Battles, The Troubadour, June 30, 2007 Better Than: Any other show happening in Southern California on this night.
“That is the future of music,” freelance photographer Choncey Langford declared after Battles’ performance Saturday night. It’s a hard statement to refute, so I’m not going to try—mainly because I agree with it.
If you read my review of the Brooklyn-based quartet’s latest album, Mirrored, you’ll know my position. I think they’re poised to be a paradigm-shifting band. That a unit as uncompromising as Battles sold out the Troubadour suggests that every so often, challenging music can break through the morass of corporate Cheez Whiz® and move significant numbers of people.
I expected the Battles crowd to be composed mainly of geeky male math-rock aficionados, but there were plenty of young female fans in the house, and they were dancing up a storm, to boot. Here was a media-hyped group who not only deserved the buzz, but who was also garnering large adoring crowds. I expect my alarm to go off and wake from this pleasant dream any minute now. . . .
Battles consist of four genially studious men in button-down shirts and short sensible hair, save for guitarist/keyboardist/vocalist Tyondai Braxton’s unruly afro. The members’ unassuming presence belies an instrumental extravagance that’s often breathtaking. Guitarist Ian Williams multitasks on VST keyboards, plug-ins and Logic Pro audio software, as does Braxton. Dave Konopka plays bass and guitar while John Stanier commands his drum kit like a drill sergeant. His cymbal is three feet higher than is typical, seemingly because dude likes to work harder than necessary to punish it. The extra effort pays off.
Beginning with a mournful, proggy bass fanfare by Konopka, the band gradually shifts into a radiantly crunching guitar attack, propelled by Stanier’s heavyweight-champ, galloping beats. This leads into Braxton gutturally spitting into his mic, and then looping the sound into a rhythm, which Battles then use as the next song’s foundation. The piece is cantankerous and undulating, a strange species of danceable prog rock accentuated by OCD guitar clangor and, later, a bark-being-stripped-off-trees corrosiveness. The audience went wild for it.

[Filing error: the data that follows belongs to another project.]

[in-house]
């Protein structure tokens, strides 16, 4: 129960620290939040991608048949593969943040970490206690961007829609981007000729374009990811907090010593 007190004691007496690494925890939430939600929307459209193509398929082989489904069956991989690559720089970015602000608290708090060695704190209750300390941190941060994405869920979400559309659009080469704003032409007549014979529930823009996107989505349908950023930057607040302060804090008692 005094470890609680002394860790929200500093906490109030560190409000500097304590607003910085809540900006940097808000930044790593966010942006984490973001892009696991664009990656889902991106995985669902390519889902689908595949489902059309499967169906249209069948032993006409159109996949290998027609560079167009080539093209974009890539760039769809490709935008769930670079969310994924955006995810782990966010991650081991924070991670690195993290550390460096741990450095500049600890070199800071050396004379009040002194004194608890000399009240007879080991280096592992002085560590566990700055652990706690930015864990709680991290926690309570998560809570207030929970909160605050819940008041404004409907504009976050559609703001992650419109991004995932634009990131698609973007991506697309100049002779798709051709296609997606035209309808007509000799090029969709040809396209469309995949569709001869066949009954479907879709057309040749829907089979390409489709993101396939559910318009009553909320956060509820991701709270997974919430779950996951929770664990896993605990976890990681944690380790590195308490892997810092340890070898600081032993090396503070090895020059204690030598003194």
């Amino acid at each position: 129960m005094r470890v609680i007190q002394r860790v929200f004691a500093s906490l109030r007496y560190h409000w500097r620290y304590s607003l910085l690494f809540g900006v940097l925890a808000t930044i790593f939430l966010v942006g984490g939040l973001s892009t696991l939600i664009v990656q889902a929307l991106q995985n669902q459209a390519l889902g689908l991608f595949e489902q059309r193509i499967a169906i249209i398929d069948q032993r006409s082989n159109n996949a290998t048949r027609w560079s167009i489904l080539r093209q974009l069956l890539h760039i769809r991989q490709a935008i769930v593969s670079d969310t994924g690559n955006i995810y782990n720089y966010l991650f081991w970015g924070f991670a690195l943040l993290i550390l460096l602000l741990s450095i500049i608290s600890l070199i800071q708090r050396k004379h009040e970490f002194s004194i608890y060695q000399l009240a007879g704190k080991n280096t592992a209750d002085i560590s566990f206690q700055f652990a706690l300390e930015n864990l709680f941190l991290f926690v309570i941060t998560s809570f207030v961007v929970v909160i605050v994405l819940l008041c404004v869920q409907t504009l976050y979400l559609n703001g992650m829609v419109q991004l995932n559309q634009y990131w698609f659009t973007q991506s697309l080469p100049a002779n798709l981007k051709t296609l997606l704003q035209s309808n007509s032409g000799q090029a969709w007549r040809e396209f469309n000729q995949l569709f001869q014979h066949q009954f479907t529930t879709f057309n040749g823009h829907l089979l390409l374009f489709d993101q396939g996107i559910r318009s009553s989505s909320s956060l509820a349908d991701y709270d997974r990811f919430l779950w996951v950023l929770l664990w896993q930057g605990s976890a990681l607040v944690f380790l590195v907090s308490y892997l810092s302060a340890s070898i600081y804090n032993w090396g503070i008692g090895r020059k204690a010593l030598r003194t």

Mirrored’s first single, “Atlas”—which builds to an unlikely rave-anthemic climax—and several other Battles tracks initially give the impression they’re mad automatons running amok. Adding to this otherworldly effect are Braxton’s vocals, which consist of pitched-up glossolalia that confounds sing-alongs. But Battles are actually more like an advanced race of sonic geometrists, conceiving impossibly intricate aural angles and trajectories at breakneck velocity and convulsive power. At times, Battles seemed to be composing thrilling car-chase themes for MENSA members, insanely rapid gamelan pieces for fans of ’80s King Crimson, or avant-garde Looney Toons for those who find Carl Stalling’s work to be too sedate.
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Overall, this gig proved that what is ostensibly a rock band can incorporate digital technology and still be fluid/dynamic with it, can bring the noise and inspire ass-shaking, can be fun (if weirdly so) and intellectually stimulating.
The future of music? Let’s hope so.
Reporter's Notebook Personal Bias: I’ve loved everything Tyondai Braxton’s done on record and in concert, and I’m a big fan of Don Caballero and Storm & Stress (both of whom Ian Williams played in). Random detail: Stanier’s kit was mic’d so loud that each tom-tom and kick-drum hit severely wounded that part of my brain where memories are stored. I’m still trying to decide if this is a good or bad thing.
Photos by: Choncey Langford